Talcum Powder: Ovarian Cancer Lawsuits
What is Talcum? Is Talcum powder dangerous?
Talcum powder is widely used to help keep skin dry and prevent rashes. When the product is used for feminine hygiene,
dangerous talc particles can travel into the ovaries and
remain trapped for years. A considerable body of research has concluded a
30-40 percent increased risk of ovarian cancer among women who regularly use talcum powder for feminine hygiene.
Philip Landrigan, MD, dean for global health and professor of preventive medicine and pediatrics at the Icahn School of Medicine at Mount Sinai in New York City says,
"The link between talc and ovarian cancer is based on two facts,
much talc contains asbestos-like fibers; and asbestos has been determined by the International Agency for Research on Cancer (IARC), the cancer arm of the World Health Organization, to be a definite cause of ovarian cancer."
Talcum Powder and Ovarian Cancer Lawsuits
Johnson & Johnson has denied there are any safety concerns associated with their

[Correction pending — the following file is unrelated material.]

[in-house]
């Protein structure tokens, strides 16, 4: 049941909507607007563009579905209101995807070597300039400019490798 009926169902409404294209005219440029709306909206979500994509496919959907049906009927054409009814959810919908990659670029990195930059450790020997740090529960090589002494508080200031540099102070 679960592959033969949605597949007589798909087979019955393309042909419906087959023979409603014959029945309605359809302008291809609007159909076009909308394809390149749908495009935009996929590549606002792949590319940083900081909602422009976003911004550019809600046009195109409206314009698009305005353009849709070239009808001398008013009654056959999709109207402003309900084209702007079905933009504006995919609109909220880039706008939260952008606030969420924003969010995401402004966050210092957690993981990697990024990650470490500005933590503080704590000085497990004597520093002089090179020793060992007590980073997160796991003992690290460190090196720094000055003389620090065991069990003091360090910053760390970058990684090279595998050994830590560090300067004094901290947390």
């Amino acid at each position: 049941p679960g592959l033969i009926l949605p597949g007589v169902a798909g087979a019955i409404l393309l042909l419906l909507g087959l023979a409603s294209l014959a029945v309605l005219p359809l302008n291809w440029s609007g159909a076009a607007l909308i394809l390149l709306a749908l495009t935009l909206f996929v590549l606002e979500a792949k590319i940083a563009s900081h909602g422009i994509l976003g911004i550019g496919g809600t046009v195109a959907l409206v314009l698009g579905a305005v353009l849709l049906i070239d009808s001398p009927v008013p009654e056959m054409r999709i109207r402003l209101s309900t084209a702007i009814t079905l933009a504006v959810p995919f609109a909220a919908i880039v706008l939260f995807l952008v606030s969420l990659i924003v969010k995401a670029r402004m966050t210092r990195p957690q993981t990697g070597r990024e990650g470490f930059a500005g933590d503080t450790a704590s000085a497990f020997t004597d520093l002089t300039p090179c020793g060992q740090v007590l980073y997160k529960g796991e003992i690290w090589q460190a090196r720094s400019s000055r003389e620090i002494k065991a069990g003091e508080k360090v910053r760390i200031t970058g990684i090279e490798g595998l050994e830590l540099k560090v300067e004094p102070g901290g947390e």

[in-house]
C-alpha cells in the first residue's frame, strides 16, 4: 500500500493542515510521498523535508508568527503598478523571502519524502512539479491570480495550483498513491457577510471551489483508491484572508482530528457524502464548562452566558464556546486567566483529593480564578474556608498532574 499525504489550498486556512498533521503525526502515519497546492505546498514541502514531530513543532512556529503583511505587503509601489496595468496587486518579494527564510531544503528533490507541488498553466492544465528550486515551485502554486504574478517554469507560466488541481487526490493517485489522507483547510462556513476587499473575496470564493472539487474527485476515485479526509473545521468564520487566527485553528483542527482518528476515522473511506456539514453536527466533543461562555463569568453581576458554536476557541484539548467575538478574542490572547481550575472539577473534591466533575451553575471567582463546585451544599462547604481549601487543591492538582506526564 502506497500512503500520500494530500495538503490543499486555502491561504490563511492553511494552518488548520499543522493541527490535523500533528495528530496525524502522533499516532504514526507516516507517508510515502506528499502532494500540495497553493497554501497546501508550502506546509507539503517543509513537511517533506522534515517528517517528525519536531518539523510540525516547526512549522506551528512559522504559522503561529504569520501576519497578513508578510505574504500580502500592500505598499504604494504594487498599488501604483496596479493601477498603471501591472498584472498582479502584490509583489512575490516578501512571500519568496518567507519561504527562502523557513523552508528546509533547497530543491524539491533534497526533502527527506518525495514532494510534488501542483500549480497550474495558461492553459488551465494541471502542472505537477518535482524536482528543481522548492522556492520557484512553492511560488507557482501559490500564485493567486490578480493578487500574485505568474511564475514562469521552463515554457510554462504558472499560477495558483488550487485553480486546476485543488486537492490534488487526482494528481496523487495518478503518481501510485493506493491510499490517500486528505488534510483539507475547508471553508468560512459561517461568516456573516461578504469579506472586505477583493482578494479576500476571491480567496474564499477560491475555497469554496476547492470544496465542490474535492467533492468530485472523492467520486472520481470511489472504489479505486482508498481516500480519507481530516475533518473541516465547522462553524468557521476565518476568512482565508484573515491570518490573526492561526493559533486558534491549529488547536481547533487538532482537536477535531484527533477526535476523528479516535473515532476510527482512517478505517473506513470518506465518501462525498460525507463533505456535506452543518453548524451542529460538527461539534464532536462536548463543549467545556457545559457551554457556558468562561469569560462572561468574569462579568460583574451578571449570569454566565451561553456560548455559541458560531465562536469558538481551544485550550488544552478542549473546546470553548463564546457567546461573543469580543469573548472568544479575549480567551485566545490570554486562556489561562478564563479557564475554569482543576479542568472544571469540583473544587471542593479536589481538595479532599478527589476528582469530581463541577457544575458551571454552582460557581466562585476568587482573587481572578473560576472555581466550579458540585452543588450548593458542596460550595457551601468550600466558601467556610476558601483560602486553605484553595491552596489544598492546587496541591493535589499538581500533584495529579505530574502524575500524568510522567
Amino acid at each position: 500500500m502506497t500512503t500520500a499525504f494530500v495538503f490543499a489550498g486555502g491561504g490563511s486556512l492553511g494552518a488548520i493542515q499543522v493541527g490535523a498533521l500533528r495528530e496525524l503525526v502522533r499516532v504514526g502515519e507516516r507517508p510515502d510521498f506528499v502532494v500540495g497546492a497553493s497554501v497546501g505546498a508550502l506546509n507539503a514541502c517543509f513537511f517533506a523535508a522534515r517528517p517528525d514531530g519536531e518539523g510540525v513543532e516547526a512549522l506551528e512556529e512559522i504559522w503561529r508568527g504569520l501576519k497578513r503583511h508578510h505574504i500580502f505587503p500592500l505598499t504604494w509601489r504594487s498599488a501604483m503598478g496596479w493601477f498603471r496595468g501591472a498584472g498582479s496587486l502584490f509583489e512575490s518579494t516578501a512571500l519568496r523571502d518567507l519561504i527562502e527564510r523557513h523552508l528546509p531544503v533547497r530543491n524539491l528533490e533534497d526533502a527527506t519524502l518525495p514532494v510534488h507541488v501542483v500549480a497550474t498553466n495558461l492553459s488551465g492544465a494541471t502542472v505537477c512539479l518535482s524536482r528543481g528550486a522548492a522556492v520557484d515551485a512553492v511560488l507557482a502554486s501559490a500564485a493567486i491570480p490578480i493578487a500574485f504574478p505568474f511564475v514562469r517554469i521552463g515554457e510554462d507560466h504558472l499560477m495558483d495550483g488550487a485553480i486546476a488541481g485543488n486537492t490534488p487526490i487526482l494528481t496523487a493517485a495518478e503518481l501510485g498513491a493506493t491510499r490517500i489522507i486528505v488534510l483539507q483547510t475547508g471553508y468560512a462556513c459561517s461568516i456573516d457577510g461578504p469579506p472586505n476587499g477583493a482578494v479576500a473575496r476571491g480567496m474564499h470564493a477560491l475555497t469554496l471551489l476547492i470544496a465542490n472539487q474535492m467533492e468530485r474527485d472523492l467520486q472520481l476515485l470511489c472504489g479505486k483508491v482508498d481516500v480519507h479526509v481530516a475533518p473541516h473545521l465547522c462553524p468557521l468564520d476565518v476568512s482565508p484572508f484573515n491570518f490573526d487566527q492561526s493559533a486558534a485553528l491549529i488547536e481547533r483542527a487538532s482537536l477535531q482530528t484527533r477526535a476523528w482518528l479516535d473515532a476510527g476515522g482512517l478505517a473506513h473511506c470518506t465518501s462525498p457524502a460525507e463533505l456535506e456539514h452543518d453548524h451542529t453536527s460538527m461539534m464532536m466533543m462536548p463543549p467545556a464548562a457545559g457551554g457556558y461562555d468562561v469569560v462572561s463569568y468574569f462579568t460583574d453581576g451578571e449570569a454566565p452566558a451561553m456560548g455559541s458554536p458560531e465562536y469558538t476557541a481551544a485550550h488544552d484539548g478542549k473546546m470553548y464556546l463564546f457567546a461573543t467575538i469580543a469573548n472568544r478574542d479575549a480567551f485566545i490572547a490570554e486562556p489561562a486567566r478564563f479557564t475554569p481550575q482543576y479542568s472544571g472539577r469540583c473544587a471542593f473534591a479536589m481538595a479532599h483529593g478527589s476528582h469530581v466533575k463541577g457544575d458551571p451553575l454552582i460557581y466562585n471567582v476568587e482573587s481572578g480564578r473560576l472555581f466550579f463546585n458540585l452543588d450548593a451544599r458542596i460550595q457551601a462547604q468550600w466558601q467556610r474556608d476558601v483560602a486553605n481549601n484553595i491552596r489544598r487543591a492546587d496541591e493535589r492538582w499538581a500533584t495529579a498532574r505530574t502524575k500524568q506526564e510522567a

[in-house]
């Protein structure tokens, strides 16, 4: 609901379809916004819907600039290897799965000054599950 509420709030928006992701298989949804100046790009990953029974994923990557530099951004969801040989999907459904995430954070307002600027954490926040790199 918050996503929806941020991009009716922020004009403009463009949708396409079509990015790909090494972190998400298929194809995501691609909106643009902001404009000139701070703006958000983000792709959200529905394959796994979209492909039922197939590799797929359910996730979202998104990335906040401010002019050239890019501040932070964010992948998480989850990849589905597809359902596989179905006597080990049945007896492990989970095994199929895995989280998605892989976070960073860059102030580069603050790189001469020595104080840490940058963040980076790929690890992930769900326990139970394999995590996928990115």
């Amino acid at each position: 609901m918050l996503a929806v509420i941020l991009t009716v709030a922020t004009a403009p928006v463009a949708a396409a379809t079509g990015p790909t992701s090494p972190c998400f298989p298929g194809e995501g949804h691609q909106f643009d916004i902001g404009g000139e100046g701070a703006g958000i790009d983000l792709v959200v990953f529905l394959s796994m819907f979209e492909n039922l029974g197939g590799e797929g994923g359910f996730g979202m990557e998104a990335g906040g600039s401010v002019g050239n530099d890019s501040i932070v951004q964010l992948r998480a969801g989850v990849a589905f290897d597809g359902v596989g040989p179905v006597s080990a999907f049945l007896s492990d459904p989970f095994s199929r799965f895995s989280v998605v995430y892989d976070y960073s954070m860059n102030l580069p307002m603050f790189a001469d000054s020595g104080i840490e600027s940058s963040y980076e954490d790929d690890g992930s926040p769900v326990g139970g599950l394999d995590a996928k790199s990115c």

talcum powder—therefore there were no warnings required. Jurors seem to disagree
about the safety of talcum powder, however, and have awarded large punitive
damages in the latest trials. The company is facing over 1200 lawsuits.
If you or a family member have been diagnosed with ovarian cancer after
the use of Johnson & Johnson talcum powder for feminine hygiene,
talk to an attorney as soon as
possible for a free consultation, to ensure your legal rights are properly
protected. Cases are being reviewed right now so don't wait and call now to see
if you have a claim.
Johnson & Johnson was ordered to pay $55 million to a woman in South
$72 million was awarded to a woman who died of ovarian cancer as a
result of using the talcum powder in St. Louis
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